All my books say 18km high altitude launch with both launcher and target coming at mach 0.9 head to head.

40km must be the balistic range. Its too ludricous. Vietnam era Sidwinders had 2 mile range BTW so yes their range did increase since, but not to 40km, your living in a dream world. I would like to see your sources on that.

Unread postPosted: 28 May 2007, 09:00
by dwightlooi
Pilotasso wrote:All my books say 18km high altitude launch with both launcher and target coming at mach 0.9 head to head.

40km must be the balistic range. Its too ludricous. Vietnam era Sidwinders had 2 mile range BTW so yes their range did increase since, but not to 40km, your living in a dream world. I would like to see your sources on that.


Nobody is saying 40km is the effective range against high performance targets. That is frequently cited as the Maximum Range. This probably means that you may be able to hit a C-130 10,000 feet below you and cruising along unaware at that range. BTW, 18km is typically cited as the "range" on the AIM-9M, not the AIM-9X. We'll never know the exact performance parameters of the 9X for many years.

Based on my analysis on how much of the missile is the motor and the specific impulse of contemporary motors, I believe that the AIM-9X should be at roughly Mach 3~3.5 on a Mach 1 release at 8~10km downrange. How effective that'll be against what will depend on many factors. Altitude difference being one, release speed being another. The target's initial speed and acceleration capability being yet more variables. Target agility probably doesn't matter much except right at the borderline of the missile's effective envelope. This is so because at 10km or 5km or even 2km no matter how violently you maneuver the missile doesn't need to maneuver violently at all. And at the last few hunderd meters you still can never out turn the missile in a 9G fighter -- the missile can pull 6 times as many Gs. The only thing you can hope for is that your maneuvering will cause the missile to lose enough kinetic energy that it can no longer catch you before it hits. Up to 10km it should be extremely lethal in the overwhelming majority of scenarios. I also believe that it can effective up to twice that range in certain scenarios where the target is at an inferior energy state.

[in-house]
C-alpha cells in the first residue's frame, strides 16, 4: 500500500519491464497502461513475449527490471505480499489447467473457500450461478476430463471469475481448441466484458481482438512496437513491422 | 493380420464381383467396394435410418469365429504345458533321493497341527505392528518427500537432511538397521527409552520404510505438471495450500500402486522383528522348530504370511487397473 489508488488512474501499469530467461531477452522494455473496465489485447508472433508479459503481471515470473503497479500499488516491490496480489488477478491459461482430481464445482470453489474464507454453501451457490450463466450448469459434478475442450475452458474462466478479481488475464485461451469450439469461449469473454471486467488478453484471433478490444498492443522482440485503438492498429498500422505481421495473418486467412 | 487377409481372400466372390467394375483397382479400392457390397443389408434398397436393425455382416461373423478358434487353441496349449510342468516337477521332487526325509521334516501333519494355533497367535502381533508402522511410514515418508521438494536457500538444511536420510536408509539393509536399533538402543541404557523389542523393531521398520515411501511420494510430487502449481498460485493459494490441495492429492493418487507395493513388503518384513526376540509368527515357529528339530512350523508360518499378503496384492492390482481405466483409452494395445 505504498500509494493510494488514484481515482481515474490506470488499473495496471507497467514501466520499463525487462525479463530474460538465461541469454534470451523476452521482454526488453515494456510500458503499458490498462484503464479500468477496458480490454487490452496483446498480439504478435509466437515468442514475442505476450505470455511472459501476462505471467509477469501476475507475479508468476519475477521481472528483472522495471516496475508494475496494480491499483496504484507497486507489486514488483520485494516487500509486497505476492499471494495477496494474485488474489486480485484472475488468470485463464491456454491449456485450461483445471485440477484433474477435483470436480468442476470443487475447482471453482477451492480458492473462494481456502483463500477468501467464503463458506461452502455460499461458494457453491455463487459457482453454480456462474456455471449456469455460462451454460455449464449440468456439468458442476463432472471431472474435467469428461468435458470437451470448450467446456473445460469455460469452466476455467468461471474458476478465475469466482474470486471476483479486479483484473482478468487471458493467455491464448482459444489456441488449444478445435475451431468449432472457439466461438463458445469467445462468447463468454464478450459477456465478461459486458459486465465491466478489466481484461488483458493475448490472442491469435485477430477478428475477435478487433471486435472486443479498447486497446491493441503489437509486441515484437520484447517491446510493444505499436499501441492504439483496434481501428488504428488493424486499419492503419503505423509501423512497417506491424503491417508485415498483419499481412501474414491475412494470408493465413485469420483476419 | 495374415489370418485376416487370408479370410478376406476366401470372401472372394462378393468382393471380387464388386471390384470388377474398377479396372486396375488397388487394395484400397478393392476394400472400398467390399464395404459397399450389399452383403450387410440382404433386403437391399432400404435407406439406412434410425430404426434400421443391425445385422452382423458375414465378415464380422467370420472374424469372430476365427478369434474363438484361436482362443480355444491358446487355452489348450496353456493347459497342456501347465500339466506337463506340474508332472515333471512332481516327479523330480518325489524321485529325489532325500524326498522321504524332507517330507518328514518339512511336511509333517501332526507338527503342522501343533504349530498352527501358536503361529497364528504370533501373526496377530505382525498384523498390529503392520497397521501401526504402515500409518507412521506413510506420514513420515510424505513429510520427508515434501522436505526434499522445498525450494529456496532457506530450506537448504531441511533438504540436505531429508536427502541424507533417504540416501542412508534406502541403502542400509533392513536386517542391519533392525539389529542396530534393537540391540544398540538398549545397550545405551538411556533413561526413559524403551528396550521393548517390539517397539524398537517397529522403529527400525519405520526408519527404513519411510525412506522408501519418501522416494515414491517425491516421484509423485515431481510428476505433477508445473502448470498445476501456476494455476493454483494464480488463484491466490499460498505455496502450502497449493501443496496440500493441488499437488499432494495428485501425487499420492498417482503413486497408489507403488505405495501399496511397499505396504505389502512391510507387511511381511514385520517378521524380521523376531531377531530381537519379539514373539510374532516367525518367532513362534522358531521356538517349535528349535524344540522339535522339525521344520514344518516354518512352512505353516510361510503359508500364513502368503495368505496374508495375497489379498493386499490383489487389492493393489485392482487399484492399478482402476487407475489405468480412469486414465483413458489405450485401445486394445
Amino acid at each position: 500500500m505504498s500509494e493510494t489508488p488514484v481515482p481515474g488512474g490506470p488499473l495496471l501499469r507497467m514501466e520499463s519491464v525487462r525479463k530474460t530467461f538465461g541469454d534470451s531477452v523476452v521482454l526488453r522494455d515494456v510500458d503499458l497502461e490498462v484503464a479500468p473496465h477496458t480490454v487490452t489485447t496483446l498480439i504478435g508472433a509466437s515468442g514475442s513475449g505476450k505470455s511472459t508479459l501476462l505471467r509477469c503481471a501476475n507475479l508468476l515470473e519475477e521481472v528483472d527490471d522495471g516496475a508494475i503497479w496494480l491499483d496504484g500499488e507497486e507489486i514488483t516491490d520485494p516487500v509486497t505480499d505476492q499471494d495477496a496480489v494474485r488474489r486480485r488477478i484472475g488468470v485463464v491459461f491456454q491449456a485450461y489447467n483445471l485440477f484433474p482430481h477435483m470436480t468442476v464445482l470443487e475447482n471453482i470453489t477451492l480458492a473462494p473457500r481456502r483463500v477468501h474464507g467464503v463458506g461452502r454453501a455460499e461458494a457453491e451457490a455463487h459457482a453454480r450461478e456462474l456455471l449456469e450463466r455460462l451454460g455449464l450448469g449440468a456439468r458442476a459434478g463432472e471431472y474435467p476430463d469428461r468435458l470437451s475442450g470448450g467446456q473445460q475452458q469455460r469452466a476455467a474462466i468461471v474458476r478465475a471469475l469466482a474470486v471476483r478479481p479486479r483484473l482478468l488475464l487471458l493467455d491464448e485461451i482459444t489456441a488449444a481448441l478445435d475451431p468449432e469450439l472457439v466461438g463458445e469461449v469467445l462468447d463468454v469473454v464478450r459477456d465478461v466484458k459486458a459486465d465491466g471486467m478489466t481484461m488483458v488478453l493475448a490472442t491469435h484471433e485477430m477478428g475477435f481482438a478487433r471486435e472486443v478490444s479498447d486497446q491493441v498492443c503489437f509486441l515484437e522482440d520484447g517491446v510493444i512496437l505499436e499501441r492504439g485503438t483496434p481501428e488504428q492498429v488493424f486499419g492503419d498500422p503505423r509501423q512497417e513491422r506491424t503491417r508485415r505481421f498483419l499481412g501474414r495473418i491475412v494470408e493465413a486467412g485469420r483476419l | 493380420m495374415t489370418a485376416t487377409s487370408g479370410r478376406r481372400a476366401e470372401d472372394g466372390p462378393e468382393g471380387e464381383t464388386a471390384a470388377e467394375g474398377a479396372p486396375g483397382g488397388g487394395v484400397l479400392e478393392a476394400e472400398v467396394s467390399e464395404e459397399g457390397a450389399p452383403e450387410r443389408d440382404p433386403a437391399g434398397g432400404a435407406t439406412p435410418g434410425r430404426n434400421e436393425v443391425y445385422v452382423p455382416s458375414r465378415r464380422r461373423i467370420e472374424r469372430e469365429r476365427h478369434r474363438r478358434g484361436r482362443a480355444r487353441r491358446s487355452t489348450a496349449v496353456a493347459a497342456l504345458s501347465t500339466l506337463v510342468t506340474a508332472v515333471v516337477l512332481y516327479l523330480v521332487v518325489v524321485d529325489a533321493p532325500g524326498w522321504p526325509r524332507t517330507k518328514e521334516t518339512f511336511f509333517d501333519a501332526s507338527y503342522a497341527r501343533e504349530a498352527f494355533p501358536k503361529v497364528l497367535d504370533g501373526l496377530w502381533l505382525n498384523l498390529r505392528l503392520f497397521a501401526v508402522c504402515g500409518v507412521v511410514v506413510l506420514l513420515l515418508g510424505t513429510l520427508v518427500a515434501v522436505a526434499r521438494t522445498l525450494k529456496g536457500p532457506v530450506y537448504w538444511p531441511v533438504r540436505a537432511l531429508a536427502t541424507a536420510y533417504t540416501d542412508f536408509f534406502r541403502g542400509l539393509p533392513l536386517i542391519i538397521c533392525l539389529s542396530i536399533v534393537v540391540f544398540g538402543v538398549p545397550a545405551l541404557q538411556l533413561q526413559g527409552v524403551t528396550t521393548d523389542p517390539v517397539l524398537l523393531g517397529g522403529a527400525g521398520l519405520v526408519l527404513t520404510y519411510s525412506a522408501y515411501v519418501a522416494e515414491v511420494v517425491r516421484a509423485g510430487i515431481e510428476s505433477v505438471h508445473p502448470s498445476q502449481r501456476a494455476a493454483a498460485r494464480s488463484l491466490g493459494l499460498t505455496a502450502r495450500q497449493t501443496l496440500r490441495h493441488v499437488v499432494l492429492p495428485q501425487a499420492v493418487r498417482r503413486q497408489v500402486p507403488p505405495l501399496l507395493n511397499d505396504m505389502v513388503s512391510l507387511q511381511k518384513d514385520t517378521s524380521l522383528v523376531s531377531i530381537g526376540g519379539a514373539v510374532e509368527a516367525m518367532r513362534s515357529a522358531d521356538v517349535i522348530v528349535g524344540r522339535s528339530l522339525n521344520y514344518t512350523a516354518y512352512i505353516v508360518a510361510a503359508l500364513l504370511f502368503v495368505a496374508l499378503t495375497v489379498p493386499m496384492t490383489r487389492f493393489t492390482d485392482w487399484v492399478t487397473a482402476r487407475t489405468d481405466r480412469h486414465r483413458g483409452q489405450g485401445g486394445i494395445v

Unread postPosted: 28 May 2007, 16:22
by johnwill
I am not a missile guy, but 54g seems hard to believe. But, assuming that 54g is possible, a 9g airplane at .9 mach has a shorter turn radius than a 54g missile at 3.5 mach (less than half). So if airplane starts its 9g pull in the "last few hundred meters", it is possible (but not likely) to avoid the missile. The problem is that is takes time to build up to 9g; it is not instantaneous.

Unread postPosted: 28 May 2007, 17:45
by sprstdlyscottsmn
many modern fights have g onset rates exceeding 9g/sec, so effectively as long as it takes you to pull back on the stick is how long it takes to build the G.

Unread postPosted: 28 May 2007, 18:21
by dwightlooi
johnwill wrote:I am not a missile guy, but 54g seems hard to believe. But, assuming that 54g is possible, a 9g airplane at .9 mach has a shorter turn radius than a 54g missile at 3.5 mach (less than half). So if airplane starts its 9g pull in the "last few hundred meters", it is possible (but not likely) to avoid the missile. The problem is that is takes time to build up to 9g; it is not instantaneous.


It takes time for the missile to build Gs too. While it may be faster than a guy pulling on a stick and a winged aircraft loading up on a turn it is not instantaneous either.

(1) The typical maximum G loading of the latest WVR AAM is 50~65Gs. That of BVR AAMs is typically 30~35Gs.

(2) Assuming the same turn radius, an object at Mach 3 will post 9 times as many Gs as one at Mach 1. (cA = V^2/R). In otherwords, the same turn radius that costs 9Gs to pull on an aircraft at Mach 1 will take 81Gs to pull on a missile doing Mach 3.